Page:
Jakarta – A professor at the state-run University of Indonesia (UI) Wednesday took off his blue government-issue shirt at a campus here to symbolize the teaching staff's break from the ruling Golkar party.
"We have agreed that civil servants must be neutral. If we should involve in a political party, we'd rather have our own political party," said dentistry professor Roi Pralestya Budi.
It was the first time since the fall of former president Suharto in May that any group had rejected the KORPRI (corps of Indonesian civil servants') uniform, which during the Suharto years symbolized their support for Golkar.
Budi said he was acting on behalf of some 50 members of the UI teaching staff and those of the neighboring state-run Cipto Mangunkusumo hospital in a ceremony in front of the main building of the university's school of medicine. The shirts, worn on ceremonial occasions, would be donated to the poor, he said.
The professor told journalists that the country's some six million civil servants, and their families, must now be independent of any political parties in serving the people.
"You can imagine how many votes Golkar gets every election if every family (with an average of five members) votes for it," he added. He said he expected other civil servants to follow suit. The student-backed KORPRI-shirts-off campaign has collected 50 shirts from the staffs of the university and hospital, including that of former university rector Dr. M.K. Tajuddin, Budi said.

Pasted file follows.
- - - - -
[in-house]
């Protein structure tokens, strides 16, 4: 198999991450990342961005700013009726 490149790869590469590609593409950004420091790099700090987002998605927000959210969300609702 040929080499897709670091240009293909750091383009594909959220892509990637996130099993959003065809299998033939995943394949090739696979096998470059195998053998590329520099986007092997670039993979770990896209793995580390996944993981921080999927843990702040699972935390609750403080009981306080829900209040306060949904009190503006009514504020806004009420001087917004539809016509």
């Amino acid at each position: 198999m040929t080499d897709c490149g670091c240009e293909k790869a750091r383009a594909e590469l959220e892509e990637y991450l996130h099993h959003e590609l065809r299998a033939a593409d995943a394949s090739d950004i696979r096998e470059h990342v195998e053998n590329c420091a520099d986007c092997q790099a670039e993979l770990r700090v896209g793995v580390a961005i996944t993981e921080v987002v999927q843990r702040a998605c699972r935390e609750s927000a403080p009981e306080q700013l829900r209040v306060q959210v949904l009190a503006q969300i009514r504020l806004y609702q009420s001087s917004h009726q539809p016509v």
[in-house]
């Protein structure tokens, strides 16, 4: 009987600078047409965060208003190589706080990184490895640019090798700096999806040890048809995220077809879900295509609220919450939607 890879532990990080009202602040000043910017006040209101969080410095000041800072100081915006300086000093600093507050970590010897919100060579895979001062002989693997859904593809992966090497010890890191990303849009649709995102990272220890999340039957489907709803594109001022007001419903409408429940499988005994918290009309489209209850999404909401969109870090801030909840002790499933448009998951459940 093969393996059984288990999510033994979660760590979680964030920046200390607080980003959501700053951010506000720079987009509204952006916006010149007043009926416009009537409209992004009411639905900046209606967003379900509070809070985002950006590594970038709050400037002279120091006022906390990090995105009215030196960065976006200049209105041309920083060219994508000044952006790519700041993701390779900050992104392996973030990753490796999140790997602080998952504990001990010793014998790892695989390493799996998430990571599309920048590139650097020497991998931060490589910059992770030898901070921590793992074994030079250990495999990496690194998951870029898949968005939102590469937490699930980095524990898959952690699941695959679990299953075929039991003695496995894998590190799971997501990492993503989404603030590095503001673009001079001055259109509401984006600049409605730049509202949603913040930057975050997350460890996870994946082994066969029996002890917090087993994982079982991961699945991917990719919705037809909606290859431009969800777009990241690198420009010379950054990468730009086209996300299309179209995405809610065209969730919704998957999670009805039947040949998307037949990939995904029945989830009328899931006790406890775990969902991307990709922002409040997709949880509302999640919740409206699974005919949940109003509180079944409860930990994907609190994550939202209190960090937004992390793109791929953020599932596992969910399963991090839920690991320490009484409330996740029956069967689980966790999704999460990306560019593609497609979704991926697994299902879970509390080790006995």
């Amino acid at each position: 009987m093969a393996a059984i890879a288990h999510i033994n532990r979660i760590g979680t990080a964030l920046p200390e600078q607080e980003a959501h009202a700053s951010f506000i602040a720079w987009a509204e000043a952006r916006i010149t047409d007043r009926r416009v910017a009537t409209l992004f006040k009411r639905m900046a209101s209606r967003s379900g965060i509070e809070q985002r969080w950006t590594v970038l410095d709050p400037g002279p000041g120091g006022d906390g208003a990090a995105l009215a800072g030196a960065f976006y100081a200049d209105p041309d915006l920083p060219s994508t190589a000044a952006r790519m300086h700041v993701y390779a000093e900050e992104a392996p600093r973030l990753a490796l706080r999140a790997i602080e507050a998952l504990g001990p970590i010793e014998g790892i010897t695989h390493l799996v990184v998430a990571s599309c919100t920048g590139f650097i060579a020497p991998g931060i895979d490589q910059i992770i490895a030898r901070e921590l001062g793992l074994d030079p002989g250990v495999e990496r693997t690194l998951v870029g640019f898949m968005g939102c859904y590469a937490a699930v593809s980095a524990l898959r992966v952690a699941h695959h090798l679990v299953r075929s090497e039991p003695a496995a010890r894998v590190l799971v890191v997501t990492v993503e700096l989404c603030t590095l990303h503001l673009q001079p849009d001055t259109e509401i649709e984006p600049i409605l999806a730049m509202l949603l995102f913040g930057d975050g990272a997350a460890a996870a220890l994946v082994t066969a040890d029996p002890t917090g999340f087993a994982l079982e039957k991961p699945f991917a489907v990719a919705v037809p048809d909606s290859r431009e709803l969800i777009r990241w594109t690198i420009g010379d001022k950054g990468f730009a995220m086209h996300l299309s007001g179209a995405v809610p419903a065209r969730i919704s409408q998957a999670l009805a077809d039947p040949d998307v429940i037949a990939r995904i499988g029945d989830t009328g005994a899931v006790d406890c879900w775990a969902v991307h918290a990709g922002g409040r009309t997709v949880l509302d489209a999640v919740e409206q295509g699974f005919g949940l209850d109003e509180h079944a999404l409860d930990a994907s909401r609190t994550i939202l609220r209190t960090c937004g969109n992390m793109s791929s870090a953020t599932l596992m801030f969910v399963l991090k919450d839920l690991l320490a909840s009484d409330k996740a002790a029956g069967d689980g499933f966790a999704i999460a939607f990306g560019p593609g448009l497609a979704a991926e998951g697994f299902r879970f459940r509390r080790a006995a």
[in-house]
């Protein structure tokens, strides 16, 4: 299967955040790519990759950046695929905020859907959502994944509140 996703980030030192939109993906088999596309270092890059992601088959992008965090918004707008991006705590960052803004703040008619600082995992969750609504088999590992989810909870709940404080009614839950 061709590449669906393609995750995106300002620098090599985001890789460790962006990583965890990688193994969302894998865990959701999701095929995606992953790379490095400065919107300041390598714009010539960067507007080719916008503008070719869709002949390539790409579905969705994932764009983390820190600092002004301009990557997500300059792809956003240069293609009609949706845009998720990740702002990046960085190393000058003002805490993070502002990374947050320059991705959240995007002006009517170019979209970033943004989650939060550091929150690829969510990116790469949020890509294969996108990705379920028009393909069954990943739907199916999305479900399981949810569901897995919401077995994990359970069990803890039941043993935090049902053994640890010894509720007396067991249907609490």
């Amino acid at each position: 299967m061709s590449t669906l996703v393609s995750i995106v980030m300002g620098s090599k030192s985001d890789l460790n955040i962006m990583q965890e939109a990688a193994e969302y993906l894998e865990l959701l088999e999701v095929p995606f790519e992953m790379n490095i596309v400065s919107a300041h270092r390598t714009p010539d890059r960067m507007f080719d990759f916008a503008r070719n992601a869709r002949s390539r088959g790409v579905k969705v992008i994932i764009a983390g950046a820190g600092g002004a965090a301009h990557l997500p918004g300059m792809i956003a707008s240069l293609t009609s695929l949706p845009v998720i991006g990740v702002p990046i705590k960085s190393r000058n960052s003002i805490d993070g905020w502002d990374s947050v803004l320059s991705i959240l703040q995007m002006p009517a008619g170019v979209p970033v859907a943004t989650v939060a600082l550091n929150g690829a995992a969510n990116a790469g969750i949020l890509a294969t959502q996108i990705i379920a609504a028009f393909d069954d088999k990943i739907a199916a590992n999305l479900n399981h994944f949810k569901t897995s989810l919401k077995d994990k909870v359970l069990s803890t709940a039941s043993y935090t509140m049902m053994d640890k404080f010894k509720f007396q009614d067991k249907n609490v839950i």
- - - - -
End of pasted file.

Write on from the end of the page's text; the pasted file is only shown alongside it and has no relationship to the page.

During the rule of former president Suharto, who stepped down in May last year, civil servants and their family members were obliged to vote for Golkar, helping the party to a landslide victory in every general election.
The government of Suharto's successor, President B.J. Habibie, has said the military and civil servants can now be politically neutral, saying they should concentrate on their duty to serve the people.
However, Golkar, fearing that it will lose many of its traditional votes, is fighting in parliament for civil servants be allowed to join political parties, claiming that barring them would deprive civil servants of their civil rights.
The battle this week reached the top levels of government, with State Secretary Akbar Tanjung, who is also Golkar chairman, in a stand-off with Cooperatives Minister Adi Sasono, who has refused to campaign for Golkar for the upcoming June 7 elections, despite Tanjung's orders to do so.